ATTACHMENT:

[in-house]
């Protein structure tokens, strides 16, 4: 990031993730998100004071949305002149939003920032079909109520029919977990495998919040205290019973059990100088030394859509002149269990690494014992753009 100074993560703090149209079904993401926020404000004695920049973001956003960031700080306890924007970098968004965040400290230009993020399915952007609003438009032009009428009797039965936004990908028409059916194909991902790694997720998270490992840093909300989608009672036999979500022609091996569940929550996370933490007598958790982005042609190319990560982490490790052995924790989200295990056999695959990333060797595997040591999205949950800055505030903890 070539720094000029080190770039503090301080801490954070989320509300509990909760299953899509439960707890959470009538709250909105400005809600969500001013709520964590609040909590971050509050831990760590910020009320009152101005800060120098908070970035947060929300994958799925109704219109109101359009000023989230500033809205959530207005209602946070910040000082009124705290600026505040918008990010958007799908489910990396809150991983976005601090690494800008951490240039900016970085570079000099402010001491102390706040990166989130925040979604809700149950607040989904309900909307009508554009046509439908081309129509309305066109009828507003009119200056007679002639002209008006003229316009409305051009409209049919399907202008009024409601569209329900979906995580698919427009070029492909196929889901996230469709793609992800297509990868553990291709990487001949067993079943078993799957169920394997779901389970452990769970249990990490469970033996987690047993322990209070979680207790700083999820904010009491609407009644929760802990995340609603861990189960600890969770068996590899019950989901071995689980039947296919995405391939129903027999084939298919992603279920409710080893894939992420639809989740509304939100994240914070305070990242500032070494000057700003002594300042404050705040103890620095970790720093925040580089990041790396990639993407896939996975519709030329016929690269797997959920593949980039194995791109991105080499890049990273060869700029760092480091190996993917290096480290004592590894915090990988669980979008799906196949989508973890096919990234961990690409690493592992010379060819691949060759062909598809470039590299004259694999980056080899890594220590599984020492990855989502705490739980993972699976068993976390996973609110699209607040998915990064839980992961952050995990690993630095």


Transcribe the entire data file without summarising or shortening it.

[in-house]
């Protein structure tokens, strides 16, 4: 990031993730998100004071949305002149939003920032079909109520029919977990495998919040205290019973059990100088030394859509002149269990690494014992753009 100074993560703090149209079904993401926020404000004695920049973001956003960031700080306890924007970098968004965040400290230009993020399915952007609003438009032009009428009797039965936004990908028409059916194909991902790694997720998270490992840093909300989608009672036999979500022609091996569940929550996370933490007598958790982005042609190319990560982490490790052995924790989200295990056999695959990333060797595997040591999205949950800055505030903890 070539720094000029080190770039503090301080801490954070989320509300509990909760299953899509439960707890959470009538709250909105400005809600969500001013709520964590609040909590971050509050831990760590910020009320009152101005800060120098908070970035947060929300994958799925109704219109109101359009000023989230500033809205959530207005209602946070910040000082009124705290600026505040918008990010958007799908489910990396809150991983976005601090690494800008951490240039900016970085570079000099402010001491102390706040990166989130925040979604809700149950607040989904309900909307009508554009046509439908081309129509309305066109009828507003009119200056007679002639002209008006003229316009409305051009409209049919399907202008009024409601569209329900979906995580698919427009070029492909196929889901996230469709793609992800297509990868553990291709990487001949067993079943078993799957169920394997779901389970452990769970249990990490469970033996987690047993322990209070979680207790700083999820904010009491609407009644929760802990995340609603861990189960600890969770068996590899019950989901071995689980039947296919995405391939129903027999084939298919992603279920409710080893894939992420639809989740509304939100994240914070305070990242500032070494000057700003002594300042404050705040103890620095970790720093925040580089990041790396990639993407896939996975519709030329016929690269797997959920593949980039194995791109991105080499890049990273060869700029760092480091190996993917290096480290004592590894915090990988669980979008799906196949989508973890096919990234961990690409690493592992010379060819691949060759062909598809470039590299004259694999980056080899890594220590599984020492990855989502705490739980993972699976068993976390996973609110699209607040998915990064839980992961952050995990690993630095």